• Manage those files: Manage image and image data file transfer (e.g., mapped folders, file transfer protocols, transmission control protocol listeners), temporarily or permanently store raw image files for later retrieval and analysis, and ensure data surety by caching data, because cameras and machine vision systems typically have limited or no local data storage.
  • Make it all get along: This includes "handshaking" between programmable logic controllers, to ensure the 100 percent reliability of all data transfers, error handling, and system health, including retrying for missing data.

User-friendly archive

An archive is not a backup of your data. It is a means of keeping the production data repository at a consistent size with the flexibility to "slice" the data into meaningful buckets-such as blocks of one, two, or three months, to make it easy to rotate older data into longer term storage. This archive must be capable of storing terabytes of data in a way that supports easy and intuitive search and retrieval for rapid analysis.

The most effective way to accomplish this is for every image and its related data to be indexed by the serial number of the related part or assembly. As mentioned earlier, this makes it easy to correlate with all the other data relevant to that unit. We have worked in plants with DIY and vendor-specific databases that stored some data by date and time stamp in one silo and other data by serial number in a different silo. Any effort at data retrieval and correlation to troubleshoot a quality issue took days with custom query tools.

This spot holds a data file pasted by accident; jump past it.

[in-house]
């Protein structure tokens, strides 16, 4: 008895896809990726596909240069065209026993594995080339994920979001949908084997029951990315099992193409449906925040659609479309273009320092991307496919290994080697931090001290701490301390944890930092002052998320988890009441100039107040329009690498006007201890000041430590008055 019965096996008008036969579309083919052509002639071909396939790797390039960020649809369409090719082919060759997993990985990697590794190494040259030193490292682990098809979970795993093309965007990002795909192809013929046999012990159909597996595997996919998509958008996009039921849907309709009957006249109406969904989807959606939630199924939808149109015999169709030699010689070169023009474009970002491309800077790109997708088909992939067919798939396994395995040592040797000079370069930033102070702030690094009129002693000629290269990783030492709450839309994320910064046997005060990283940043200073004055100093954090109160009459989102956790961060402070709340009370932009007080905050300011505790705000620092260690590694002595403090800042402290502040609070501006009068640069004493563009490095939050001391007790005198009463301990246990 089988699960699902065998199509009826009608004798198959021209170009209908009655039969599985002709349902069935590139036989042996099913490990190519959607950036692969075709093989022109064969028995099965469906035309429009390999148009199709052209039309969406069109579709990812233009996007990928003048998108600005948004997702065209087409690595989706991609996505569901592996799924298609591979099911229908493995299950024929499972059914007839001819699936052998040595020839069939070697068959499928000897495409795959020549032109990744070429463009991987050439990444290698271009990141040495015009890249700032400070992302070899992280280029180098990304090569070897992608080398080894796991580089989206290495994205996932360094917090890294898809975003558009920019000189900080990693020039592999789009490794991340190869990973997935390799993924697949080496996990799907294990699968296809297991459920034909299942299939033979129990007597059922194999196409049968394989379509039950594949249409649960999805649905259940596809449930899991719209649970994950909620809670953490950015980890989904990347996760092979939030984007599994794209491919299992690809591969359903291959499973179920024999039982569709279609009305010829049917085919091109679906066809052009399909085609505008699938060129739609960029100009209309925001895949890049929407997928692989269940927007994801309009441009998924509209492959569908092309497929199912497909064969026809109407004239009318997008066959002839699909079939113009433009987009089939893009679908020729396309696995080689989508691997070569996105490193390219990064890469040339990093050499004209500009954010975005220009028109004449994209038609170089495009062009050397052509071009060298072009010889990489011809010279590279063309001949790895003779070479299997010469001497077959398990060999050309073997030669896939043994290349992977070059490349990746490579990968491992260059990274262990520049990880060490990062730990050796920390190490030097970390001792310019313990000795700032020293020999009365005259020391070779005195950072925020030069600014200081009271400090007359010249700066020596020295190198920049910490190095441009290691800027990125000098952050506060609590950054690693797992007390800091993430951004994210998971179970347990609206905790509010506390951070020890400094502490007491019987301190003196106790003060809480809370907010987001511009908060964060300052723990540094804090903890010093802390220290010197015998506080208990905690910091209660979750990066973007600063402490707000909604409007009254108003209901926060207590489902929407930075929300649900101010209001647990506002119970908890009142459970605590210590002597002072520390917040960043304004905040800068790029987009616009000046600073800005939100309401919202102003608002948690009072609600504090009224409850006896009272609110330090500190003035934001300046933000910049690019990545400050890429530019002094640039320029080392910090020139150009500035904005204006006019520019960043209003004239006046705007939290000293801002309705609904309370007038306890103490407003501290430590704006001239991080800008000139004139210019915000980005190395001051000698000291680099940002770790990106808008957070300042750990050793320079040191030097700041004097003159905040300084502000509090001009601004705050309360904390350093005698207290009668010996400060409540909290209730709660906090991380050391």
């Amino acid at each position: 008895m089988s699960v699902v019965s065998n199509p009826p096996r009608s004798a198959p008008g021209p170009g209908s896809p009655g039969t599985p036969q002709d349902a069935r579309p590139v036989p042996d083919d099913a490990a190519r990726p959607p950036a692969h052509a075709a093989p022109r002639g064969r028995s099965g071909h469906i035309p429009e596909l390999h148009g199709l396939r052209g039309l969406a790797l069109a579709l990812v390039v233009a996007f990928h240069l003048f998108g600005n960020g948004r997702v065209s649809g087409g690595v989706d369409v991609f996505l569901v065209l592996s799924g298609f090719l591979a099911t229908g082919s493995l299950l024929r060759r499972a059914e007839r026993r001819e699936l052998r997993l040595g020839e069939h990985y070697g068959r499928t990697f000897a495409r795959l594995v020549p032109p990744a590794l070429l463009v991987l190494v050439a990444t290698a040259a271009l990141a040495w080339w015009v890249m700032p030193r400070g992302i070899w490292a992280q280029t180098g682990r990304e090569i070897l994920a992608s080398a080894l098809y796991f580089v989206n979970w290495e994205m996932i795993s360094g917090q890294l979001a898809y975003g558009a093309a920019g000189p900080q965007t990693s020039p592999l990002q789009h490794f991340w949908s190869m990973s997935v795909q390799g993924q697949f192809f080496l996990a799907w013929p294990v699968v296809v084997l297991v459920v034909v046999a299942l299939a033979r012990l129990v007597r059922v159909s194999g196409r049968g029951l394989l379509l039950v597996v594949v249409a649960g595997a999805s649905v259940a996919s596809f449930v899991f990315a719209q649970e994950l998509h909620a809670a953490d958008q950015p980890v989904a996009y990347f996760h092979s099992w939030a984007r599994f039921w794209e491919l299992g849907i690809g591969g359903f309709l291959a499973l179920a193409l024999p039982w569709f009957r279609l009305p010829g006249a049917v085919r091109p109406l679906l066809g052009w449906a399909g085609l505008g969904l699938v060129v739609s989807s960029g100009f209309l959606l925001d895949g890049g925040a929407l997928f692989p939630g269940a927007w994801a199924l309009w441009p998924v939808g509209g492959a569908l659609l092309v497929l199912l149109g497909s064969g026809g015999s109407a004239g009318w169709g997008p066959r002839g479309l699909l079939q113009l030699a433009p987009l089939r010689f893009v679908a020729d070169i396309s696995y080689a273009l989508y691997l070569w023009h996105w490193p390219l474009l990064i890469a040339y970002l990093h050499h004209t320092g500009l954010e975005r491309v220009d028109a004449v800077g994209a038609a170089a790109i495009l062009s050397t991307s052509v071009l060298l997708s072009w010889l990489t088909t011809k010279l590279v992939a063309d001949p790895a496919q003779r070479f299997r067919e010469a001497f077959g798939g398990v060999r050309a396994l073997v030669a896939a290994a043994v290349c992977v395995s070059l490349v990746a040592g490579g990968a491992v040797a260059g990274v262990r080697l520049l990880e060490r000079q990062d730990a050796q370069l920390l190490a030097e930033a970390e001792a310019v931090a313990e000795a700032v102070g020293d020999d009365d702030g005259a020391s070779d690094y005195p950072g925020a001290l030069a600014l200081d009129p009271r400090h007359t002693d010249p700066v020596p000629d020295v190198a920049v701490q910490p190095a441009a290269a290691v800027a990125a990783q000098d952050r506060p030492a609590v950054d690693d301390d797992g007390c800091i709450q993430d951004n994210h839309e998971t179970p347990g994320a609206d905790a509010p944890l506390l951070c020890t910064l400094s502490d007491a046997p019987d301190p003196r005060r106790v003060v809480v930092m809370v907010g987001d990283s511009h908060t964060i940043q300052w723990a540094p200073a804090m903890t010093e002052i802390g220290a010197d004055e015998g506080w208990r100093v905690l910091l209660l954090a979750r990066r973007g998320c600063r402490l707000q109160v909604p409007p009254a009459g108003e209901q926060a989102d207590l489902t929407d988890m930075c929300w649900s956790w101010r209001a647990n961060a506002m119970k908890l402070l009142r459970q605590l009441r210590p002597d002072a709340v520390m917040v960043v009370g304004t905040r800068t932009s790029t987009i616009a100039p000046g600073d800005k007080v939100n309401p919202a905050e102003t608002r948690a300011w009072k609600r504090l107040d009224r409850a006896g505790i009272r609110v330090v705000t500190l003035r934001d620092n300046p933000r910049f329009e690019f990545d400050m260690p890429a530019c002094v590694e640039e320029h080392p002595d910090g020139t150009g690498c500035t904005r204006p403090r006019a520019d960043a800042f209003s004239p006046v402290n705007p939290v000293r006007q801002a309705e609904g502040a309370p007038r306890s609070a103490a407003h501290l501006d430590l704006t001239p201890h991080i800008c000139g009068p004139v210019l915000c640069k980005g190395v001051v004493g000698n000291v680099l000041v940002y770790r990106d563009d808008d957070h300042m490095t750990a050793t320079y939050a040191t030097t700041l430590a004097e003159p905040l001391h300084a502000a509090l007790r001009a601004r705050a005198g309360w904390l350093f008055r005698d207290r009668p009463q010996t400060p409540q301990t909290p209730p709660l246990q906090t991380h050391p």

And let's not overlook a clear archival policy. This will govern the size and type of storage media you require. For example, you might set the following policies:

  • Production data must be accessible for a maximum of 12 months
  • Raw images should be kept for a period of six months
  • Archival image data must be kept for a period of three years

For true manufacturing insight, you need vision

You cannot fix what you have not measured, and you cannot measure unless you collect, correlate, and analyze the right data. What is the right data? It should be clear by now that this is a trick question-all the data related to a part or assembly is the right data. Collecting it is seldom a problem. Discrete manufacturers have been collecting parts data in various ways from their production line processes and equipment for decades. But not all data is the same, nor is it useful in the same way.

Manufacturers today have at their disposal affordable tools that allow them to harness the true power of all their data, and that includes vision. Applying Manufacturing 4.0 principles to your machine vision data will give you even greater insight into production processes and tests, to achieve higher standards of quality and efficiency and troubleshoot problems faster when warranty claims come through the door.